Drake Jr. said he was well aware of the struggles coalminers have endured for decades, fighting with the WCB over lung disease. He had helped many on that issue over the years and didn’t like how they treated coal miners.

“I had a lump in my throat,” Drake Jr. said. ‘I said, ‘I promise, Da, I’ll stand up for you. I won’t let workers compensation treat you like just another dead coal miner.’

“That’s the promise I made to my father.”

Clostridium difficile

On March 18, 2011, an outbreak of the C. difficile bacteria was officially declared in seven of nine hospitals in the CBDHA and on Dec. 22, 2011, a second C. difficile outbreak was confirmed. 

The Public Health Agency of Canada identified from Jan. 1 to May 6, 2011, this multi-site outbreak in Cape Breton resulted in 64 confirmed CDI cases diagnosed, with 49 classified as health-care associated C. difficile cases. Eleven deaths were associated in some way with the outbreak and the direct cause of death for five patients.

On Feb. 3, 2012, the CBDHA declared the outbreak to be over.

“The CBDHA declared the outbreak over but Dr. Shoaib Ansari stated, ‘There will likely be another outbreak, we will never get rid of it,’” Drake Jr. noted.

Steve Drake Jr., left, with his father Steve Drake Sr. during Davis Day services in New Waterford on June 11, 2000. - Contributed
Steve Drake Jr., left, with his father Steve Drake Sr. during Davis Day services in New Waterford on June 11, 2000. - Contributed

Steve Drake Sr.

Between July 2012 and October 2012, Drake Sr. had been admitted to multiple CBDHA hospitals — identified as Clostridium difficile-infected sites — including the Glace Bay Hospital, New Waterford Consolidated Hospital, Cape Breton Regional Hospital and finally the Harbourview Hospital, due to a broken hip.

When Drake Sr. arrived home from hospital, he grew weak and developed diarrhea.

After suffering for several weeks, on Oct. 27, 2012, Drake Sr. collapsed at home. He was rushed to the Glace Bay Hospital and was later transferred to the New Waterford Consolidated Hospital.

On Oct. 30, 2012, Drake Sr. turned 78. Family celebrated in hospital with cards and gifts and shared birthday cake with staff. Drake Jr. said the care by hospital staff was always loving and exceptional

“They took really good care of my father in there.”

Drake Sr. wasn’t on a special diet.

“He had fudge sticks in the hospital,” he said. “If he wanted something it didn’t matter what it was, we would bring it in to him.”

Drake Sr. began suffering uncharacteristic seizures. On Nov. 10, after suffering a seizure, he became unresponsive. On Nov. 12, 2012, he died in hospital at 2:21 a.m.

“When he went in he was OK,” said Drake Jr. “Fifteen days later, my father was dead. There was no injury, he wasn’t supposed to die.”


“It was a wrong autopsy, at a wrong hospital by the wrong pathologist producing a wrong cause of death.” – Steve Drake Jr.


The questions begin

On Nov. 12, 2012, Drake Jr. had a frank discussion with his father’s doctor about his father’s wishes — a complete autopsy with an examination of both lungs for workers compensation purposes.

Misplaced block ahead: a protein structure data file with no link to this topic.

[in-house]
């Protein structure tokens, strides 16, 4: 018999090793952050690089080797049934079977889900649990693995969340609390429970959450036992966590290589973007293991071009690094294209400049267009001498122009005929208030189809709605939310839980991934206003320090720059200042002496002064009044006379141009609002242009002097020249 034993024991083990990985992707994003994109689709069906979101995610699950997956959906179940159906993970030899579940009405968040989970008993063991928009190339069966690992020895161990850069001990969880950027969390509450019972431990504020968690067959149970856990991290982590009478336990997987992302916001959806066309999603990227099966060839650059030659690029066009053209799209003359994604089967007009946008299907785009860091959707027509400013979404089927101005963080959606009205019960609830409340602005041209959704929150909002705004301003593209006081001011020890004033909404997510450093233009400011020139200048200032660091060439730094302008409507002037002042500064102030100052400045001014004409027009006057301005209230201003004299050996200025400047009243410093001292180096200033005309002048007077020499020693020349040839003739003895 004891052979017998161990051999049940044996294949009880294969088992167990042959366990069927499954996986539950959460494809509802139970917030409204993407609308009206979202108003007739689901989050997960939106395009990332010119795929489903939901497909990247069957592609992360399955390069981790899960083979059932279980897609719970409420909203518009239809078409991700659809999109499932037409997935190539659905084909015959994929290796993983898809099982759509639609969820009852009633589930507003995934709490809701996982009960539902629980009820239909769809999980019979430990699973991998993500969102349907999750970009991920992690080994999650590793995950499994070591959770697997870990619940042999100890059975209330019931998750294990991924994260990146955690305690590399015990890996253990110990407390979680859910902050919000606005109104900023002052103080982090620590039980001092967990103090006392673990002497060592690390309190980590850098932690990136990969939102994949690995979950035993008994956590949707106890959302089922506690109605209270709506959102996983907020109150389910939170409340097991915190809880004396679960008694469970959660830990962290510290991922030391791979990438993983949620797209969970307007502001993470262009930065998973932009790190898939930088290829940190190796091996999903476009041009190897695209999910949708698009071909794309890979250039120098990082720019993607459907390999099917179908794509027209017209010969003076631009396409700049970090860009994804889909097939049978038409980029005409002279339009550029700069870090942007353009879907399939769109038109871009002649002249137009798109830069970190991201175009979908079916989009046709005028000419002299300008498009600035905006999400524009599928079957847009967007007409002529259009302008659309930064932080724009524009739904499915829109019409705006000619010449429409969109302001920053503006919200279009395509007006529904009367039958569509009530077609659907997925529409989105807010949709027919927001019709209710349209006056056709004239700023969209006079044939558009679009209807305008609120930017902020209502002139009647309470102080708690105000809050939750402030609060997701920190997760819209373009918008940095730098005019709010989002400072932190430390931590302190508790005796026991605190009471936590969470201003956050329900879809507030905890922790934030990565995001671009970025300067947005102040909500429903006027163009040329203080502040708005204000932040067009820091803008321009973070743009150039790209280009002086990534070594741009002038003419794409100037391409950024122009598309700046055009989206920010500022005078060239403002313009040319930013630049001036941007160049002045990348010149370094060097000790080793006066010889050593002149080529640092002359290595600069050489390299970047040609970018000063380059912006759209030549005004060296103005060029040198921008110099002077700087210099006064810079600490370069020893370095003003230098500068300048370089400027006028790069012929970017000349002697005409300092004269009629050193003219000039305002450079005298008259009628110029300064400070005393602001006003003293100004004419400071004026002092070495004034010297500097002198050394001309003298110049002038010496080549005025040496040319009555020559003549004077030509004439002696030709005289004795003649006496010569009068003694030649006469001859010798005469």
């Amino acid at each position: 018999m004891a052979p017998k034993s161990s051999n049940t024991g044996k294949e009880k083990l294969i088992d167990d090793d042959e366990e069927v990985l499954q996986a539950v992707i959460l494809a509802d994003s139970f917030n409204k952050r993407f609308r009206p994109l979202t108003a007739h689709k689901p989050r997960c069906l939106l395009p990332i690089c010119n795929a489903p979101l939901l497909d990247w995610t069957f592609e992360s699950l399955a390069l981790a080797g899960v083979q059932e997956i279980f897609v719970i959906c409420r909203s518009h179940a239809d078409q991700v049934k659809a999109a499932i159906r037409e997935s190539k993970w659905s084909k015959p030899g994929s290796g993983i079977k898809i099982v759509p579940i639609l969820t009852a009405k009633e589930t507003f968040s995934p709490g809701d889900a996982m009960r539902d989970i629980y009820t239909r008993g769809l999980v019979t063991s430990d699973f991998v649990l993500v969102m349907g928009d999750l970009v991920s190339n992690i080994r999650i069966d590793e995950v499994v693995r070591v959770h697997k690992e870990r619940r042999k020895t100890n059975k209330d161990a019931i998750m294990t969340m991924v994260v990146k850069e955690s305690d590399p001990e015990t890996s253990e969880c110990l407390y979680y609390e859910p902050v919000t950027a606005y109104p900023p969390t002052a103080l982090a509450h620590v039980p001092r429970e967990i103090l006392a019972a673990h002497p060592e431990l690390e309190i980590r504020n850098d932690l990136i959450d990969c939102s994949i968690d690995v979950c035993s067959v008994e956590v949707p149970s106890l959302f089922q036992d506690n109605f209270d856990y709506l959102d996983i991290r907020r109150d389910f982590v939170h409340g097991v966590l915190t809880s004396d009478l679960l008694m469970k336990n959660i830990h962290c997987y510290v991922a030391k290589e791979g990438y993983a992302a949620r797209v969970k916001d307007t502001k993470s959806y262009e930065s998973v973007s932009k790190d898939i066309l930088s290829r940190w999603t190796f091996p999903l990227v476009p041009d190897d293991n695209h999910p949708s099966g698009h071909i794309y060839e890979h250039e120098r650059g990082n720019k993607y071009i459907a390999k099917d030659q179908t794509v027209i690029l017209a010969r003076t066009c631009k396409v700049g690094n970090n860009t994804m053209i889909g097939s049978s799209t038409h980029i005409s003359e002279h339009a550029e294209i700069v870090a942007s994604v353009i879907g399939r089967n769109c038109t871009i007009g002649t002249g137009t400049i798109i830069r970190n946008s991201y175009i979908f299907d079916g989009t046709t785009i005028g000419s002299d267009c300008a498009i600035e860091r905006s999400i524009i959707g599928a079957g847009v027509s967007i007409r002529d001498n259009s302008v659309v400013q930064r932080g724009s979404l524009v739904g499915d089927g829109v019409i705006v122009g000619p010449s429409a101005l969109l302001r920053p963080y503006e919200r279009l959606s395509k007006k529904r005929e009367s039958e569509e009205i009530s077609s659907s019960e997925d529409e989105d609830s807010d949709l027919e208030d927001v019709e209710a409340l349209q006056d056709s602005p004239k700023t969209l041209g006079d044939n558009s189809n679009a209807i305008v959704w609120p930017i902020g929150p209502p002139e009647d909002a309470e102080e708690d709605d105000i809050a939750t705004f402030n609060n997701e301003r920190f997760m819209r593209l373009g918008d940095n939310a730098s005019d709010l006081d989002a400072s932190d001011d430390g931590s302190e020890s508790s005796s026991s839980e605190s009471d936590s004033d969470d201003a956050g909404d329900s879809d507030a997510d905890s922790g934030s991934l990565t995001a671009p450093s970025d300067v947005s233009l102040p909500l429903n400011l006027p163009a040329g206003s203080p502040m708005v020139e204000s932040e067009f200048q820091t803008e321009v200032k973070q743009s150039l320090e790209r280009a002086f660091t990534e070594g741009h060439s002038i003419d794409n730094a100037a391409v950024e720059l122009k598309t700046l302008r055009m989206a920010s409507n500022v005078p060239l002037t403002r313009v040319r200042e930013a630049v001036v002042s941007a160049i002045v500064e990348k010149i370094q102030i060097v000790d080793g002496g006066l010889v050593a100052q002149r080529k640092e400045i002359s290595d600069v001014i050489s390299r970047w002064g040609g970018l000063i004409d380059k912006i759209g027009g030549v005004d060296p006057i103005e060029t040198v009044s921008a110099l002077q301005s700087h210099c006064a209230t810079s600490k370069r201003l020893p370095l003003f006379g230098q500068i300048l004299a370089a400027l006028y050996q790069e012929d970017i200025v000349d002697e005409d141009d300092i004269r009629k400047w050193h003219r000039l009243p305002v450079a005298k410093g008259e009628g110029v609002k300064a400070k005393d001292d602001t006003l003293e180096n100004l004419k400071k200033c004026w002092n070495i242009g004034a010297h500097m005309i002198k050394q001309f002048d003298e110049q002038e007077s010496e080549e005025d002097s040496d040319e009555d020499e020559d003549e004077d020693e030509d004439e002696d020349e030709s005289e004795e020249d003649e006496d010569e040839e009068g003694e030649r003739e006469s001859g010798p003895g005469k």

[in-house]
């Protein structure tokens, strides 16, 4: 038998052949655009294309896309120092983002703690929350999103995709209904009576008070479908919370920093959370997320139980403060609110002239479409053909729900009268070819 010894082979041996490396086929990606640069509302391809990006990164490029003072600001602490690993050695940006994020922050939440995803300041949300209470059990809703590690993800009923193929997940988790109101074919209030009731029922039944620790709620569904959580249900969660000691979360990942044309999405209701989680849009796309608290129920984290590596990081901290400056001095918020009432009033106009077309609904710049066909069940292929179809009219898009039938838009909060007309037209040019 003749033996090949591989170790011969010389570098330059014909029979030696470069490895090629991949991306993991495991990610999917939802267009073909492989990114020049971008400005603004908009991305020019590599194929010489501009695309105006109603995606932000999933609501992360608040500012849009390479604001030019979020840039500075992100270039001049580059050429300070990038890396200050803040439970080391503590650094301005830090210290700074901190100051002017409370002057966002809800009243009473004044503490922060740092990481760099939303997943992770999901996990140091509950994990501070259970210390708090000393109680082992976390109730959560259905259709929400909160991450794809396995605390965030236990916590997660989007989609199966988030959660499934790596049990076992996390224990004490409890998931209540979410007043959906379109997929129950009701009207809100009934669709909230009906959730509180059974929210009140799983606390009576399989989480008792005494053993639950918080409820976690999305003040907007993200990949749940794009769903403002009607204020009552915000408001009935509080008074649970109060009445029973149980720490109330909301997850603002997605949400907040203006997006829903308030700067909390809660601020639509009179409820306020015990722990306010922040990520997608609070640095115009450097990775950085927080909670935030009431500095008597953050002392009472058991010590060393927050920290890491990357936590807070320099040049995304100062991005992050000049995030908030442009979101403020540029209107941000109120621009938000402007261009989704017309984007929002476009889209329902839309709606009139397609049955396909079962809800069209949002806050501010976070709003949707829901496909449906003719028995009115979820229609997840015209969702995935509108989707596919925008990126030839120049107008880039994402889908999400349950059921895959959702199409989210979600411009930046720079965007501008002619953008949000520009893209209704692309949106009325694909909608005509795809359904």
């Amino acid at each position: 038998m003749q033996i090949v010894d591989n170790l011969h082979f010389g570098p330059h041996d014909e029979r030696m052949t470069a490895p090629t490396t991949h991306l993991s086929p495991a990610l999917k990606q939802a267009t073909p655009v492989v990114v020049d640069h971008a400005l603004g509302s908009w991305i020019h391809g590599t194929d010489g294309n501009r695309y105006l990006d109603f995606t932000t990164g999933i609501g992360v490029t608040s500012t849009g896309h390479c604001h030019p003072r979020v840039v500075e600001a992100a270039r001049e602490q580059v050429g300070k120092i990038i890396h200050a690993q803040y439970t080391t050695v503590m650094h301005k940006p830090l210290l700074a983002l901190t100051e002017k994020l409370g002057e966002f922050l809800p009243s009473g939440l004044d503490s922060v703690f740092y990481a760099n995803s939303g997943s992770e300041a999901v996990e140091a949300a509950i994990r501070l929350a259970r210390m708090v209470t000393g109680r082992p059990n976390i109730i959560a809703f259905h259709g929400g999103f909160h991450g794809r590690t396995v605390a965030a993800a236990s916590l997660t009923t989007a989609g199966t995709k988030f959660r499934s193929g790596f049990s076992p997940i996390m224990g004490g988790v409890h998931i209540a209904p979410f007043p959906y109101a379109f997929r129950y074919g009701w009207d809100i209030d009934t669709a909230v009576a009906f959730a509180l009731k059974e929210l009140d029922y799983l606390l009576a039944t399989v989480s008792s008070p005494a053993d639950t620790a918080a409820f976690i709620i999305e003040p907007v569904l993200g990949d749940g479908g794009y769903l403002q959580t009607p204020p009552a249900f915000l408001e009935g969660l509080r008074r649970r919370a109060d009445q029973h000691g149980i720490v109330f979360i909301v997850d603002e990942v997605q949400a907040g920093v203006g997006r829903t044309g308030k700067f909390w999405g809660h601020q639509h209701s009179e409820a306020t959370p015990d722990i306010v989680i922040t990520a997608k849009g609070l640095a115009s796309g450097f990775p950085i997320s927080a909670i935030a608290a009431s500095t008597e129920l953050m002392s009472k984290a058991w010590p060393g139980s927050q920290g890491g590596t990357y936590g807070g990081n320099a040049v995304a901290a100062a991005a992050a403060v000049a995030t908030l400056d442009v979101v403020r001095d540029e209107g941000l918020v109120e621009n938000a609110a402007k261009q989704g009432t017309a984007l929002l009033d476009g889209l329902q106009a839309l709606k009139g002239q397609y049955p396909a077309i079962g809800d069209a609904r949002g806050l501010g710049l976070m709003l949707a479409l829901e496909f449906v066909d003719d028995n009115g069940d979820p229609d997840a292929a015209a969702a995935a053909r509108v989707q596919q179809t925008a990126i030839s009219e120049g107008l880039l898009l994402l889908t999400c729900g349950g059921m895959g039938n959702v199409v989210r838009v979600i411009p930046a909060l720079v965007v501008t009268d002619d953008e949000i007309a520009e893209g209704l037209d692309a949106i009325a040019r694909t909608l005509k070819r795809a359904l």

“I thought it was a simple request,” he said. “I was wrong.”

The problems surfaced right away. Drake Jr. said the last attending physician didn’t immediately contact the Medical Examiner Service (MES), a breach of the Fatality Investigations Act. Hospital staff also failed to immediately contact the WCB, a breach of the Workers’ Compensation Act.

“Because my father’s condition was workers’ compensation-related, by law the CBDHA was to contact the medical examiner.”

Drake Jr. said the physician didn’t contact the MES until the next day and it was incorrectly suggested as not being a workers’ compensation matter. As a result, his father’s remains were transported to Cape Breton Regional Hospital for a clinical autopsy.

“They (the physician) had contacted the medical examiner when my father was on the table getting an autopsy done,” Drake Jr. said.

He also realized the autopsy authorization form was outdated, another breach of the Fatality Investigations Act. He said the form was poorly designed and used misleading language that could cause a breach of an injured worker’s right to a full forensic autopsy.

And it did. Instead, Drake Jr. said, a clinical autopsy was performed on his father.

“As a result of that outdated form and a mistake by the doctor, my father was streamed to the wrong hospital for the wrong autopsy by the wrong pathologist.”

Steve Drake Jr. presenting a 50-year United Mine Workers of America membership in to his father Steve Drake Sr. at the No. 12 colliery site at Colliery Lands Park in Waterford in May 2000. Drake Sr. started at the No. 12 Colliery in Oct. 1950 at age 15. Drake Jr., a fourth generation coal miner, is now a senior crown prosecutor in Sydney. - Contributed
Steve Drake Jr. presenting a 50-year United Mine Workers of America membership in to his father Steve Drake Sr. at the No. 12 colliery site at Colliery Lands Park in Waterford in May 2000. Drake Sr. started at the No. 12 Colliery in Oct. 1950 at age 15. Drake Jr., a fourth generation coal miner, is now a senior crown prosecutor in Sydney. - Contributed